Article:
Dr Brain strikes again

The brilliantly named Dr Brain is fronting a new drive from the police to crack down on sex traffickers - the criminals who literally buy and sell women and girls (occasionally men) into sexual slavery.


Weve talked about this in previous blogs and Amnesty has consistently called for the government to back up its attempts to stamp out this form of 21st-century slavery with a firm commitment to protecting the women themselves.

The problem in the past has been that women have been brought out of fortified brothels only to be put back behind bars in immigration removal centres and then deported back to countries where theyd still be at risk of trafficking. Great system.

So, three cheers for the police and the government for getting tough on this, but lets see some statutory support for the women - proper counselling and care, temporary residency rights etc.

Meanwhile, slightly bizarre news for those of you whove been following the case of Kenny Richey, the Scottish man who has faced a death sentence in the USA for the last 20 years.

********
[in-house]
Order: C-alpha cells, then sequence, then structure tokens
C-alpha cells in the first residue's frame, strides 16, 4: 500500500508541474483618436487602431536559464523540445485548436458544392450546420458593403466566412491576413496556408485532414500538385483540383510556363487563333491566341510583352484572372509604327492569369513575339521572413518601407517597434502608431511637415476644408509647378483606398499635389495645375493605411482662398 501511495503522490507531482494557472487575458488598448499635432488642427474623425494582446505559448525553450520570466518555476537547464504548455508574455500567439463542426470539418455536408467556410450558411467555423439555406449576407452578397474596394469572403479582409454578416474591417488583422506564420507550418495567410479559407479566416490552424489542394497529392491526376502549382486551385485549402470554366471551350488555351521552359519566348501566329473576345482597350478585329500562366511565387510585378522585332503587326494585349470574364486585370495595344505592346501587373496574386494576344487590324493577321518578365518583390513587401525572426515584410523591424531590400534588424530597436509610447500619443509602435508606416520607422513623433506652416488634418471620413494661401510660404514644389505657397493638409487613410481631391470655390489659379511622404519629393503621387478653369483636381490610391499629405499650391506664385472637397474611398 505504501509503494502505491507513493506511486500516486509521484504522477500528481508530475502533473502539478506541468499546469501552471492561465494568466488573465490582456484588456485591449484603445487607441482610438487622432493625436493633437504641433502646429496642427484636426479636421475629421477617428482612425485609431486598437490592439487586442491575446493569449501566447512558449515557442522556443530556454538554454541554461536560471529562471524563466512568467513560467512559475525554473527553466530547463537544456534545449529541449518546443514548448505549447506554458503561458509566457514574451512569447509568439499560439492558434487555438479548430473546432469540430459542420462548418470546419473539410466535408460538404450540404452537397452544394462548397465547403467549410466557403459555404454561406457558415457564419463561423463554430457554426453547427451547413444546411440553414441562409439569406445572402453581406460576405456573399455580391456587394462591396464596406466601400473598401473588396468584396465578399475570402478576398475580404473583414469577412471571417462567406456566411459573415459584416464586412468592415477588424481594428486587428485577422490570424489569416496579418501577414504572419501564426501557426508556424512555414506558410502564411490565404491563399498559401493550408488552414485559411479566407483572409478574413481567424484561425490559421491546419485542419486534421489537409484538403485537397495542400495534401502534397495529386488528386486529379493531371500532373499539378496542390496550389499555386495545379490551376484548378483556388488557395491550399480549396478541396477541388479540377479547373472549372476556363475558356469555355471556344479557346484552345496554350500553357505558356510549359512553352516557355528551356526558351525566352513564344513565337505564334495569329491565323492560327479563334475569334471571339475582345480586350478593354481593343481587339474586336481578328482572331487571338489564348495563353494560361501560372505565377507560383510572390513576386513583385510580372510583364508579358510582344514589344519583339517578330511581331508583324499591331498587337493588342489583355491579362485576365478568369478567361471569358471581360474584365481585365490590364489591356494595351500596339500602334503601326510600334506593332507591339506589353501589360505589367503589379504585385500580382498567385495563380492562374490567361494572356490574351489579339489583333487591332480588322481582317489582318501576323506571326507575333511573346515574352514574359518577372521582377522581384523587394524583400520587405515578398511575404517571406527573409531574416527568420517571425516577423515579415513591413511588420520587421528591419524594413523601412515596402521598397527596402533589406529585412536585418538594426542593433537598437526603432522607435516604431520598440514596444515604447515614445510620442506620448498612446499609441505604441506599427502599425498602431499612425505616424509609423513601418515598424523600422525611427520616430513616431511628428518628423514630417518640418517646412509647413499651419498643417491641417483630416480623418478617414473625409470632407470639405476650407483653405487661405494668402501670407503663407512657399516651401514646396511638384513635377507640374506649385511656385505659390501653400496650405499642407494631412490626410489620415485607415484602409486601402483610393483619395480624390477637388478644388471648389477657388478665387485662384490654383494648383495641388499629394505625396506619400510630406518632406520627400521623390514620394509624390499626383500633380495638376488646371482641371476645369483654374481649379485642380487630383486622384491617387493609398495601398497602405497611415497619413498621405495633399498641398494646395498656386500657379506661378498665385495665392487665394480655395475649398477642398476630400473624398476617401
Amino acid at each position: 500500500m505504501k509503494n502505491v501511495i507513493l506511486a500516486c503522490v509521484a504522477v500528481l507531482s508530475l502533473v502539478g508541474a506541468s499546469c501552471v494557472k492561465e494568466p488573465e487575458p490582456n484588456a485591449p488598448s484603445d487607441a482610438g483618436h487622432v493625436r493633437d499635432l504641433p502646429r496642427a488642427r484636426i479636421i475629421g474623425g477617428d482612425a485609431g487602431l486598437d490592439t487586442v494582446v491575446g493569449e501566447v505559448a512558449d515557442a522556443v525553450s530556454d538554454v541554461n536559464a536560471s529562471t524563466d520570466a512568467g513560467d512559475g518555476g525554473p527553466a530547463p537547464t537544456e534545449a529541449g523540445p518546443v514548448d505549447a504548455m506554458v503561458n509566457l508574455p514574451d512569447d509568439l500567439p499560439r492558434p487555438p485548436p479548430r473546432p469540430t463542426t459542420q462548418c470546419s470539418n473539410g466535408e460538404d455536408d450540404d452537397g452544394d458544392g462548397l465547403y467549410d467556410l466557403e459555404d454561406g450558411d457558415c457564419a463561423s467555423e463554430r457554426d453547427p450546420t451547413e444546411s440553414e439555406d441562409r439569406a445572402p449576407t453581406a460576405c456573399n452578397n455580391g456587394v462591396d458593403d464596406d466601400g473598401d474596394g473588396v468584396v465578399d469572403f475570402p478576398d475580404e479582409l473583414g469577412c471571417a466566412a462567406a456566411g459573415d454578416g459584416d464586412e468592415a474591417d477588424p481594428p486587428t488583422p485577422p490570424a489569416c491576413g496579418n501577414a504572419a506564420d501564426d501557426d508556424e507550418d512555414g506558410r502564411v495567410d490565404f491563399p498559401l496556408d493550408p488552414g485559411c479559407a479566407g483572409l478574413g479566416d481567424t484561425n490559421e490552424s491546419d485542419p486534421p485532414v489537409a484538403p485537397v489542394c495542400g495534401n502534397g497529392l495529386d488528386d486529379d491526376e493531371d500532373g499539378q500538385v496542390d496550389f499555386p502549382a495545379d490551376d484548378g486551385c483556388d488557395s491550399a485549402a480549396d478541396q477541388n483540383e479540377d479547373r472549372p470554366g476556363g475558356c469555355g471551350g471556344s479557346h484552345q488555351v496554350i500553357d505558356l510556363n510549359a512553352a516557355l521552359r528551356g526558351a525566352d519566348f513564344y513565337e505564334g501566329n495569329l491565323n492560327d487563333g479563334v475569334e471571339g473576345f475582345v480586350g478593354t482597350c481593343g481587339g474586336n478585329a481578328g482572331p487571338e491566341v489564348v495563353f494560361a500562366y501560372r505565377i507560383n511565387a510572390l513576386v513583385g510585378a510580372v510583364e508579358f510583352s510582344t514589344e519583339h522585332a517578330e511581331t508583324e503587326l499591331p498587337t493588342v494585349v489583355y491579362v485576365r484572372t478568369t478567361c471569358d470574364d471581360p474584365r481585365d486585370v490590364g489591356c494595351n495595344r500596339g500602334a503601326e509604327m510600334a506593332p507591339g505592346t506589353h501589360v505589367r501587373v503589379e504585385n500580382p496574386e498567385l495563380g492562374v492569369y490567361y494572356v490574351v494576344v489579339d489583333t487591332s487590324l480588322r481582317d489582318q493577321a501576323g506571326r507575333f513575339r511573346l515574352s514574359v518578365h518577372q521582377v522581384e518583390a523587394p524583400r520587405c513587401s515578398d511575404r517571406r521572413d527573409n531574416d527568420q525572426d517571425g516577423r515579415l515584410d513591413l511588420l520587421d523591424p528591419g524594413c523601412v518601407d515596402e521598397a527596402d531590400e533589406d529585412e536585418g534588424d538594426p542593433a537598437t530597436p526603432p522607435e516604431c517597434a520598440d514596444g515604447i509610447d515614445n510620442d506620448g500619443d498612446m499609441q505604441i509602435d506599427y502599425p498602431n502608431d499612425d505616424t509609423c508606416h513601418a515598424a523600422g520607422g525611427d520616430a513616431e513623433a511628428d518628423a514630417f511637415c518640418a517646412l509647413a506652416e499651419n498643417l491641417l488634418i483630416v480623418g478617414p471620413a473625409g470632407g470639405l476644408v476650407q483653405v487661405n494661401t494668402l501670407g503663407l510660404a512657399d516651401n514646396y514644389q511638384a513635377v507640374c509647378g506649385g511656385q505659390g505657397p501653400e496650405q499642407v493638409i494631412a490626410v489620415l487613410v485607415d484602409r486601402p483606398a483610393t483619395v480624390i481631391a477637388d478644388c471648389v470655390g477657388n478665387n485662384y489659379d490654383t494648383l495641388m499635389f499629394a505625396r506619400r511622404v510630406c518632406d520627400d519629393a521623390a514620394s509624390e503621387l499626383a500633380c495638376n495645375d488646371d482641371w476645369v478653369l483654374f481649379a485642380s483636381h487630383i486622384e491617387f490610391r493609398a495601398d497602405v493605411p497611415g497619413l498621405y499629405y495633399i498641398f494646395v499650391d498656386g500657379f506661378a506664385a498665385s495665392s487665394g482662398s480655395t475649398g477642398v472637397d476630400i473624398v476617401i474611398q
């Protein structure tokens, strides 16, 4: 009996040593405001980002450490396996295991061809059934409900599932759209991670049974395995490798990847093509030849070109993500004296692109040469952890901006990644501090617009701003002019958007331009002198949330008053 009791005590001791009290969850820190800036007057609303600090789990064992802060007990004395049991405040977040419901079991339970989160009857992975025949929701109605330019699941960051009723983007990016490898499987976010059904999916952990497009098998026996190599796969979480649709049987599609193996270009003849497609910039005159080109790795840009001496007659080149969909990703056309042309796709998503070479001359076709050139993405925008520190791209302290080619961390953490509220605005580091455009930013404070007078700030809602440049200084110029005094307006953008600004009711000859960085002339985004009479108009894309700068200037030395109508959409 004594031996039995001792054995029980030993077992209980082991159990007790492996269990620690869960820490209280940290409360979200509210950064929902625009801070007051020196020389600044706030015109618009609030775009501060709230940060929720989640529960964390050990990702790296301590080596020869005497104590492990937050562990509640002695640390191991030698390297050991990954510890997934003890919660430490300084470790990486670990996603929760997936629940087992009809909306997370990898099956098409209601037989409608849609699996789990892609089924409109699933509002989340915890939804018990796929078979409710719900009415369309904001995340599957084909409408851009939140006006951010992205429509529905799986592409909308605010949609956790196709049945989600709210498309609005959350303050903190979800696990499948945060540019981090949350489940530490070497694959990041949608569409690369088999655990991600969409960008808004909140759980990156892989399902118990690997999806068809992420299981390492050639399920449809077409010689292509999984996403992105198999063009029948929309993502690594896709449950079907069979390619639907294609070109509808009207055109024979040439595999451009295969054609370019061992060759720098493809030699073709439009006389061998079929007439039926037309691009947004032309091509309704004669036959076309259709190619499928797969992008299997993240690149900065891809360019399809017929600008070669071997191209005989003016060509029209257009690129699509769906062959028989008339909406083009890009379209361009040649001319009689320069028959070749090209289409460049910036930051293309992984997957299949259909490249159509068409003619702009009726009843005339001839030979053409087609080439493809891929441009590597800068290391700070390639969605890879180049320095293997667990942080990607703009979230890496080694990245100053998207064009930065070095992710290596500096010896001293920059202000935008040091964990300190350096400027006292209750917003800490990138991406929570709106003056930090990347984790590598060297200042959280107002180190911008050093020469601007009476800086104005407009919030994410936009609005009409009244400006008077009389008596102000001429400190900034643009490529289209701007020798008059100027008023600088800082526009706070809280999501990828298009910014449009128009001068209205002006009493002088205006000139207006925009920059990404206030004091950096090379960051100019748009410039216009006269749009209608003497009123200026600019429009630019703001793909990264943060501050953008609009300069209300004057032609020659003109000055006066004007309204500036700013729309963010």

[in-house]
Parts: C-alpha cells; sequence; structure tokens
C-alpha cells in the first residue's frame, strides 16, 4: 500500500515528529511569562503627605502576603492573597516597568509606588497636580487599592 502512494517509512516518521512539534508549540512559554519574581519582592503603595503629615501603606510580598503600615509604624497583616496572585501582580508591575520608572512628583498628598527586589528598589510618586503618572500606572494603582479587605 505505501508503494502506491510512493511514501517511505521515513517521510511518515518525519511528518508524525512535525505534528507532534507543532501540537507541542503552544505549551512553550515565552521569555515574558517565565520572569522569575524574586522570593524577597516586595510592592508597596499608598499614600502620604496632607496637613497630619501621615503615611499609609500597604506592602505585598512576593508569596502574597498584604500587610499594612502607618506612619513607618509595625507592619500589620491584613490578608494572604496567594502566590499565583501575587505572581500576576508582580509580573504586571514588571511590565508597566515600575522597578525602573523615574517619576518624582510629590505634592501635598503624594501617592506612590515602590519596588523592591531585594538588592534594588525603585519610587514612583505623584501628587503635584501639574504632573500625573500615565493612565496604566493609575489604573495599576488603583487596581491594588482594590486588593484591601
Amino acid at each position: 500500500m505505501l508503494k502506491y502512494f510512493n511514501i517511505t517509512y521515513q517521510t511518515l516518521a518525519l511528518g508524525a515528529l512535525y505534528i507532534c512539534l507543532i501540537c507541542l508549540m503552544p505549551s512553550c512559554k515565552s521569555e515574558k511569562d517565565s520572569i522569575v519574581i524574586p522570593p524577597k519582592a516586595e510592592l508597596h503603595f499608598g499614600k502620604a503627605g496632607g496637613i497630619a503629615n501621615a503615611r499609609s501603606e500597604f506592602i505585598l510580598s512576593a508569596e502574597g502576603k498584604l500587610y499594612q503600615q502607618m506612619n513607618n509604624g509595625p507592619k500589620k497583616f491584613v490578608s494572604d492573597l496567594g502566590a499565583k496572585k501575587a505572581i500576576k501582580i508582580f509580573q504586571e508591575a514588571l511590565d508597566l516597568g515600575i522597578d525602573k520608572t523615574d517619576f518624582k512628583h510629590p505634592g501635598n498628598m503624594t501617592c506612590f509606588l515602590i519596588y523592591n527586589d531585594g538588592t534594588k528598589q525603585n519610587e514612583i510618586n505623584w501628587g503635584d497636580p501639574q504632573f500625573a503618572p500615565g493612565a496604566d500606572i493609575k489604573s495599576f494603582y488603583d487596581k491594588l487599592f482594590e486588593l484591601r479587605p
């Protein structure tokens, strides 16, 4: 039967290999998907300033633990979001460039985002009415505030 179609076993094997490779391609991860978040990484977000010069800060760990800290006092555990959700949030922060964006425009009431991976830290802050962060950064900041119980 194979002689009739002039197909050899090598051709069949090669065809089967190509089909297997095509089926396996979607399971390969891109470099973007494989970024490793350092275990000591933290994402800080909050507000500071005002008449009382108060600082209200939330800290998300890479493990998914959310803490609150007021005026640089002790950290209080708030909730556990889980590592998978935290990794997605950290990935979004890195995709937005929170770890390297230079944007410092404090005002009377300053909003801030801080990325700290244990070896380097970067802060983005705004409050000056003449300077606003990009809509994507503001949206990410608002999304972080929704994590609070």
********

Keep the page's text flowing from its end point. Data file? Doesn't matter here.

Yesterday the state of Ohio said that he would need to post $10 million if he was to have bail ahead of a re-trial. The judge has since said hed accept $1 million and his family are now reportedly considering selling their own homes to get him out.

This is all bit rich (excuse the pun) if you ask me, considering hes suffered from shoddy justice for two decades, finally won the right to be brought off death row and get a proper trial - but still they wont let him out of prison even though, technically, hes an un-convicted man. As they say, go figure.

And in the and finally slot today, I want to congratulate Arsenal on their fine win at Steaua Bucharest yesterday. But I just have a small favour to ask of Arsene and the lads. Can you please avoid scheduling home games on Tuesday nights, as its playing havoc with my getting to the (excellent) Tuesday night Artrocker gigs at Highbury Corner. Thats all. Thanks.

About Amnesty UK Blogs
Our blogs are written by Amnesty International staff, volunteers and other interested individuals, to encourage debate around human rights issues. They do not necessarily represent the views of Amnesty International.
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